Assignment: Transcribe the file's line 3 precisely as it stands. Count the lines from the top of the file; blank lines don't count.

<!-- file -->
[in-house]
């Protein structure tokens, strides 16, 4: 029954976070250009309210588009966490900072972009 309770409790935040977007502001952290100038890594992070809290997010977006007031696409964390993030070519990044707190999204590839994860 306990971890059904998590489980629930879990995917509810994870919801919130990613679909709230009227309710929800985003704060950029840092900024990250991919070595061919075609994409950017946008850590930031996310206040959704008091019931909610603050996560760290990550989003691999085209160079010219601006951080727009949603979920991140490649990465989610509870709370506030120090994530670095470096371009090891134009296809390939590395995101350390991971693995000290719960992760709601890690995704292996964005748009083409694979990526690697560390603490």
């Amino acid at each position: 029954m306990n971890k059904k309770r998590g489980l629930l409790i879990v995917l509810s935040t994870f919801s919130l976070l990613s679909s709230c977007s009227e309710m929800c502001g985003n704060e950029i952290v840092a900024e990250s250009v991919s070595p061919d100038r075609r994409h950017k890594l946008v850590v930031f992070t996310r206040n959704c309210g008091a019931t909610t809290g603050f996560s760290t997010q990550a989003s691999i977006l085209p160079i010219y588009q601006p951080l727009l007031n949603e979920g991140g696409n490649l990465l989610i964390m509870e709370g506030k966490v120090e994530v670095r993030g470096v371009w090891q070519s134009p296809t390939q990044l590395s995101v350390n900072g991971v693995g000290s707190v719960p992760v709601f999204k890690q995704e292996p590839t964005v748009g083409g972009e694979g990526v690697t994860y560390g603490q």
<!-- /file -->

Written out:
């Amino acid at each position: 029954m306990n971890k059904k309770r998590g489980l629930l409790i879990v995917l509810s935040t994870f919801s919130l976070l990613s679909s709230c977007s009227e309710m929800c502001g985003n704060e950029i952290v840092a900024e990250s250009v991919s070595p061919d100038r075609r994409h950017k890594l946008v850590v930031f992070t996310r206040n959704c309210g008091a019931t909610t809290g603050f996560s760290t997010q990550a989003s691999i977006l085209p160079i010219y588009q601006p951080l727009l007031n949603e979920g991140g696409n490649l990465l989610i964390m509870e709370g506030k966490v120090e994530v670095r993030g470096v371009w090891q070519s134009p296809t390939q990044l590395s995101v350390n900072g991971v693995g000290s707190v719960p992760v709601f999204k890690q995704e292996p590839t964005v748009g083409g972009e694979g990526v690697t994860y560390g603490q």